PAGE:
The last step is to inspect for the presence of oil inside the transfer case reservoir using the infrared camera. After the system acquires the image, it looks for a hot spot in the image. The light intensity of the hot spot is compared to a reference level for the particular axle type under inspection, and the result determines the presence or absence of oil. If the axle fails the inspection, the system alerts the technician to take corrective action.

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FIGURE 2. Graphical user interface of the vision inspection system displays two screens—a setup screen (left) and an inspection screen (right). The setup screen-which is password-protected-allows test technicians to account for changes in system parameters and add new axle types. The inspection screen shows the acquired images and a test result indicator.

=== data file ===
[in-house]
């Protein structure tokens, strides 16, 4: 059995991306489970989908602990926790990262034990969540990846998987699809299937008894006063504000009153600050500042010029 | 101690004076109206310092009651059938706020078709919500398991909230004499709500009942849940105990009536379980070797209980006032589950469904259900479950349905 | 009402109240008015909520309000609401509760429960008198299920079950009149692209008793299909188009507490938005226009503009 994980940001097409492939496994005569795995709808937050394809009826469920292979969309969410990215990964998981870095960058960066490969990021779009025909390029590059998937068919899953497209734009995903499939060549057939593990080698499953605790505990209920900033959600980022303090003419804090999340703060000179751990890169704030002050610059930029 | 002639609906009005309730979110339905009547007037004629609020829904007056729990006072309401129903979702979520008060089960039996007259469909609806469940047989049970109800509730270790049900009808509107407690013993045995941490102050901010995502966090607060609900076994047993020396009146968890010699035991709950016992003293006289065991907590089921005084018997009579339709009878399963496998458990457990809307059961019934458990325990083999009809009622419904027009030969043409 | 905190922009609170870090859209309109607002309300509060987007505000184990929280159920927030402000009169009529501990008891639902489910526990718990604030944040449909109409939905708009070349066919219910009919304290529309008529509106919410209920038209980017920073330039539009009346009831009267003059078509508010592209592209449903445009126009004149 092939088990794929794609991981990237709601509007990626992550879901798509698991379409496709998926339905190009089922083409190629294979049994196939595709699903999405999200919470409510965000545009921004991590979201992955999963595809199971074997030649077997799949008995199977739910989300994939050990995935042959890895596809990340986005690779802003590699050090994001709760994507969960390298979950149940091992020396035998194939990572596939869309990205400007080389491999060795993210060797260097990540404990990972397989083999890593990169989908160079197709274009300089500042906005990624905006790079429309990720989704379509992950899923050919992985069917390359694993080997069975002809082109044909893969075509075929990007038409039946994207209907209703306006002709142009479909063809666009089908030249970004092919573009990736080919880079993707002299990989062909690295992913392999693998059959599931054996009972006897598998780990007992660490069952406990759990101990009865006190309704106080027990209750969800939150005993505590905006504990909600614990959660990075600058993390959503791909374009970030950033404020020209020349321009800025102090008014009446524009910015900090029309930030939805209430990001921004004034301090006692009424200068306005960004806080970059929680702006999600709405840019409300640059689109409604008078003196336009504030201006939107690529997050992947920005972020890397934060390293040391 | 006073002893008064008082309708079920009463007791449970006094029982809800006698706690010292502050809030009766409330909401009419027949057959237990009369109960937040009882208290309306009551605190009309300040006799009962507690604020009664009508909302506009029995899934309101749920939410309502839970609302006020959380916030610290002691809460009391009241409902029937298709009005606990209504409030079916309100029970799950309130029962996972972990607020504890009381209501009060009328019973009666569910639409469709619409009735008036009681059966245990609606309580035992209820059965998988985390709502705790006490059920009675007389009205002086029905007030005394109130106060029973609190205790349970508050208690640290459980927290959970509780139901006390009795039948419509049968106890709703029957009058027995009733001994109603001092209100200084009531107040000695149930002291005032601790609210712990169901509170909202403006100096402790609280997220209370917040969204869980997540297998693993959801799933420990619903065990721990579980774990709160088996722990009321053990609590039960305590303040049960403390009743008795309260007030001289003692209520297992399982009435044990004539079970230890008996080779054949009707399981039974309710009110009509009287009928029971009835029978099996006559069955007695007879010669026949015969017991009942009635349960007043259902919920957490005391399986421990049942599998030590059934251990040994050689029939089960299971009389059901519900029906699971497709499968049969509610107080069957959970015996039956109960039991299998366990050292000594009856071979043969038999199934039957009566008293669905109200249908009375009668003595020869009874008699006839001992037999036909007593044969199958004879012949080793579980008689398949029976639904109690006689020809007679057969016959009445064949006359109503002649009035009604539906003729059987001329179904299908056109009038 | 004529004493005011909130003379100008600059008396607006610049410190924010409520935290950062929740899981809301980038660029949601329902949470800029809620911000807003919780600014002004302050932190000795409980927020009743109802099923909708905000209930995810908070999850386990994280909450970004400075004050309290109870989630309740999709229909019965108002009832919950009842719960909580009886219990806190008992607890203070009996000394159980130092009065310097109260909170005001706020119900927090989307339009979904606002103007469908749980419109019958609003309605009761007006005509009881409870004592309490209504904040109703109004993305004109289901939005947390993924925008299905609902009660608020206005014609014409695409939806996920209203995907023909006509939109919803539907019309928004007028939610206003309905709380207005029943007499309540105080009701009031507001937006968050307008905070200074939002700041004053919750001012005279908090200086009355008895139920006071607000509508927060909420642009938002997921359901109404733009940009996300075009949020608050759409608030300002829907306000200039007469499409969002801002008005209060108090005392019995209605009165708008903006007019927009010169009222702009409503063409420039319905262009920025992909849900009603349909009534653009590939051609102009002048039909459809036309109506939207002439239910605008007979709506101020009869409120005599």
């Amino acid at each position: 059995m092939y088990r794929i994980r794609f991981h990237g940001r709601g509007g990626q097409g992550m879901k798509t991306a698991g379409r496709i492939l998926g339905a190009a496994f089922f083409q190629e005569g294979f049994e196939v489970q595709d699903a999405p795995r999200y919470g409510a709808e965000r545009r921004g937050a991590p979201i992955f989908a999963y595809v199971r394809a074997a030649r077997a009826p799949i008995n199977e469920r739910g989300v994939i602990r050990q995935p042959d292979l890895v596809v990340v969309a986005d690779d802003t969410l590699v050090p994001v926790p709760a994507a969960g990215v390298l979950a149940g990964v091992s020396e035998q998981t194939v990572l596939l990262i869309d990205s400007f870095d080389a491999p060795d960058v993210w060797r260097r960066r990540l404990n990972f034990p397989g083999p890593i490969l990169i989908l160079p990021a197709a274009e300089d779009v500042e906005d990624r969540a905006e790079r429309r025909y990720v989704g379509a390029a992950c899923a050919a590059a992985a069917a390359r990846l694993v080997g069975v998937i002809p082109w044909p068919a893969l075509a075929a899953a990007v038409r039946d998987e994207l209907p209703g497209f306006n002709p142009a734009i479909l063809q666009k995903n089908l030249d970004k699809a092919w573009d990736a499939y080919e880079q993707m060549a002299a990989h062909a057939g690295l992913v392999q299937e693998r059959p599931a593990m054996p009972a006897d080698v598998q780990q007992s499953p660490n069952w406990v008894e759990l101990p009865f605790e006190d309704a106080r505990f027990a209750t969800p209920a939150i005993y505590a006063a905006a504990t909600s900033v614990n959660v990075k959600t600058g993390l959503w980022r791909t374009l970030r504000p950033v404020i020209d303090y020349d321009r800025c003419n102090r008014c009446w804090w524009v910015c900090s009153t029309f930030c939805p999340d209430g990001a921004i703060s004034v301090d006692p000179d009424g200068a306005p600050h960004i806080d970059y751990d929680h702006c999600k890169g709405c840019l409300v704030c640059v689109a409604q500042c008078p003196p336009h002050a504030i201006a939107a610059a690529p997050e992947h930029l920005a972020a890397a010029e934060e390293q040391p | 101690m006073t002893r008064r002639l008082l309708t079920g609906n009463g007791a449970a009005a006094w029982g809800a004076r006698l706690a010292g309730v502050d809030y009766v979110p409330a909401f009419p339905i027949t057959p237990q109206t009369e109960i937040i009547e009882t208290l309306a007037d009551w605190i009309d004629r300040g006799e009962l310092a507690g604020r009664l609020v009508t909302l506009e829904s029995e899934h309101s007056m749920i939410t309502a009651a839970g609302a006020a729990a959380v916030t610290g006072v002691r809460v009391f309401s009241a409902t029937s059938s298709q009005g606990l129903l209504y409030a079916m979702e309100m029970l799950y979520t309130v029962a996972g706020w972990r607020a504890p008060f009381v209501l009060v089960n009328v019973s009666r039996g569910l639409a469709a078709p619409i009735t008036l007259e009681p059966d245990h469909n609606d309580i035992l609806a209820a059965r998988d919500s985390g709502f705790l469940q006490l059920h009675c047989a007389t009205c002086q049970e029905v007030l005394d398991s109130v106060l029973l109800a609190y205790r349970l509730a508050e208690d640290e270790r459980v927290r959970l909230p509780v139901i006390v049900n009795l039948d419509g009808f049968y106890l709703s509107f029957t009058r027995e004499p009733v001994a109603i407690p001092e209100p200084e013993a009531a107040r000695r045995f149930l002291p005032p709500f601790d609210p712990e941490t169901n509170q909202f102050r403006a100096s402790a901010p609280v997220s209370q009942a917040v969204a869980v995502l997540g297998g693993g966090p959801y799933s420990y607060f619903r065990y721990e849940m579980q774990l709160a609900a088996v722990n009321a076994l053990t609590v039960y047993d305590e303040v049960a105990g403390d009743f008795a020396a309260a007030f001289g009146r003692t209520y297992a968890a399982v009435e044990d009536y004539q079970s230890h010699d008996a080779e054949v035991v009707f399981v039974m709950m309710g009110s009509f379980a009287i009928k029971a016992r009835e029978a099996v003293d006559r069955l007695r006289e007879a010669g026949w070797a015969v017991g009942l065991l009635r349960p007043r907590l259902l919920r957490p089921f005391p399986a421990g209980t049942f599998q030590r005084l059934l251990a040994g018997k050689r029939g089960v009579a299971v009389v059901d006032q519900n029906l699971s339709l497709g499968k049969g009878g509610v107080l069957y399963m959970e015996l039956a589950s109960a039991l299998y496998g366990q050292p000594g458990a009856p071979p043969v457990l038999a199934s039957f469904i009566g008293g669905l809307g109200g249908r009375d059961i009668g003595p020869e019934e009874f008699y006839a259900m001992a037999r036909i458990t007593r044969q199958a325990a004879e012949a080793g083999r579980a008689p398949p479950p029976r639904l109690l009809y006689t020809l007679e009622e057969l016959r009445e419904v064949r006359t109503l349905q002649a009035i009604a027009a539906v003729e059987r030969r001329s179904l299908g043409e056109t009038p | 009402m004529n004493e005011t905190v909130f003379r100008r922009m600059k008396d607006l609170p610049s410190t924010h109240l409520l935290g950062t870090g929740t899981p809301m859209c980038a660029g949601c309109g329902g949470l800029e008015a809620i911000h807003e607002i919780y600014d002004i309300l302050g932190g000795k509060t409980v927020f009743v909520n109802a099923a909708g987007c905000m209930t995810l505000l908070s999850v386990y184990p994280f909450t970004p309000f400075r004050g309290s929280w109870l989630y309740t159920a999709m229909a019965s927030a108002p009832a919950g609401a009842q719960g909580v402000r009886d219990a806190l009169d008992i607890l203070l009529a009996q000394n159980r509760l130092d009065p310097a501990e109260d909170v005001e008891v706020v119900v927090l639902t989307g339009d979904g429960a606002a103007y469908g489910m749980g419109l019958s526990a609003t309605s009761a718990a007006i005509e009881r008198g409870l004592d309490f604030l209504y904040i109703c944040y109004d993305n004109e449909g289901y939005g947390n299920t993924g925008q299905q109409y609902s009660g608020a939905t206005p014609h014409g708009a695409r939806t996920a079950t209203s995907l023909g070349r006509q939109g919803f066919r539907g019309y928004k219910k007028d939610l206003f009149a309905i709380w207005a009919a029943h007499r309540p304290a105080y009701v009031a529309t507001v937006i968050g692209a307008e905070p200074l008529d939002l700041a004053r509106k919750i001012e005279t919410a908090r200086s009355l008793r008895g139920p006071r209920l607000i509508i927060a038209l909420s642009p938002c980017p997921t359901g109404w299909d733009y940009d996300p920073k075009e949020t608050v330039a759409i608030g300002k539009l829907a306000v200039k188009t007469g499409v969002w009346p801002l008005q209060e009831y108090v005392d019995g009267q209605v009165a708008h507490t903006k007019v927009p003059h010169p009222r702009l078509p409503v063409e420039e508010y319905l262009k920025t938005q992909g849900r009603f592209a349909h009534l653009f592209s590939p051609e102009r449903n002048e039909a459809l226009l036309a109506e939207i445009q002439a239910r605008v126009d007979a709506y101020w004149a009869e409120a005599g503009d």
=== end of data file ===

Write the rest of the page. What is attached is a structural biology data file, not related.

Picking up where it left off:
After the inspection is completed, the system reports the results to the PLC, including the type of axle and whether or not it passed inspection. It also keeps a running total of the test results data.

A major system design concern was the amount of time needed to perform an inspection. The assembly line is set up to run at three axles/minute; that is, all of the inspections have to be done within 20 s. Alnajjar notes that the time needed to acquire the images and perform the calculations is on the order of 2 to 5 s, well within test limits. This short time permits the manufacturer to speed up the assembly line, if necessary, without having to add an additional inspection system.

Overall, this vision inspection system has exceeded all of the design requirements. Although the system cost $80,000, it has proven to be more reliable and accurate than the replaced manual inspection system. Moreover, labor costs were greatly reduced as the system runs 24 hours a day, seven days a week, with little manual intervention.

Company Information
FLIR Systems Inc.
Portland, OR 97224

National Instruments Corp.
Austin, TX 78759

Quantum Controls Inc.
Plymouth, MI 48170

Sony Electronics Inc.
Park Ridge, NJ 07656